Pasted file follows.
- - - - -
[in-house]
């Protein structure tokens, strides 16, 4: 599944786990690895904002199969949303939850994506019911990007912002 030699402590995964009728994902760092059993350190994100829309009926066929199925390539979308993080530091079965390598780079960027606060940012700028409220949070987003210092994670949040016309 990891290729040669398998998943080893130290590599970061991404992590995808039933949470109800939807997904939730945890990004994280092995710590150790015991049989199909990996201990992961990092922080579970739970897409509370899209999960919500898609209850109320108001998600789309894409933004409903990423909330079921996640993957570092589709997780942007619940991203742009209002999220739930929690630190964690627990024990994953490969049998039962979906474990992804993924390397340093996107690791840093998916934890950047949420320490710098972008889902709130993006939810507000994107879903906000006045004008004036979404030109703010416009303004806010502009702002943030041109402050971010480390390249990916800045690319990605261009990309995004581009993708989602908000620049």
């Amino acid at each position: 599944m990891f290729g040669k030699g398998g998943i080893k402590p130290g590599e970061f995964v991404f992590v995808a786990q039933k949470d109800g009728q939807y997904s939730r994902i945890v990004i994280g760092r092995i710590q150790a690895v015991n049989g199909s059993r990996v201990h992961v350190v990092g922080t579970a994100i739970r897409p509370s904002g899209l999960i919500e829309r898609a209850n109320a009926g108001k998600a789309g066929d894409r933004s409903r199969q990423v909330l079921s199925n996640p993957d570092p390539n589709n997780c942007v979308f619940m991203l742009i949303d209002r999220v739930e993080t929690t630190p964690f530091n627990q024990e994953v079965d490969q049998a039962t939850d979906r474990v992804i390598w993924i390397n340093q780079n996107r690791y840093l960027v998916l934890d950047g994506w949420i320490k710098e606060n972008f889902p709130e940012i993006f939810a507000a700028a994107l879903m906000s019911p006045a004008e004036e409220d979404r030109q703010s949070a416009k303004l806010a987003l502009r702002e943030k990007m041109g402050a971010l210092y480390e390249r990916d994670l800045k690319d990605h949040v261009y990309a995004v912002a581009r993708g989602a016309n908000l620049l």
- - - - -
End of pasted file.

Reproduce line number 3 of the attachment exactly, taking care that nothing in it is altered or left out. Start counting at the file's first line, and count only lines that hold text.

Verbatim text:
């Amino acid at each position: 599944m990891f290729g040669k030699g398998g998943i080893k402590p130290g590599e970061f995964v991404f992590v995808a786990q039933k949470d109800g009728q939807y997904s939730r994902i945890v990004i994280g760092r092995i710590q150790a690895v015991n049989g199909s059993r990996v201990h992961v350190v990092g922080t579970a994100i739970r897409p509370s904002g899209l999960i919500e829309r898609a209850n109320a009926g108001k998600a789309g066929d894409r933004s409903r199969q990423v909330l079921s199925n996640p993957d570092p390539n589709n997780c942007v979308f619940m991203l742009i949303d209002r999220v739930e993080t929690t630190p964690f530091n627990q024990e994953v079965d490969q049998a039962t939850d979906r474990v992804i390598w993924i390397n340093q780079n996107r690791y840093l960027v998916l934890d950047g994506w949420i320490k710098e606060n972008f889902p709130e940012i993006f939810a507000a700028a994107l879903m906000s019911p006045a004008e004036e409220d979404r030109q703010s949070a416009k303004l806010a987003l502009r702002e943030k990007m041109g402050a971010l210092y480390e390249r990916d994670l800045k690319d990605h949040v261009y990309a995004v912002a581009r993708g989602a016309n908000l620049l």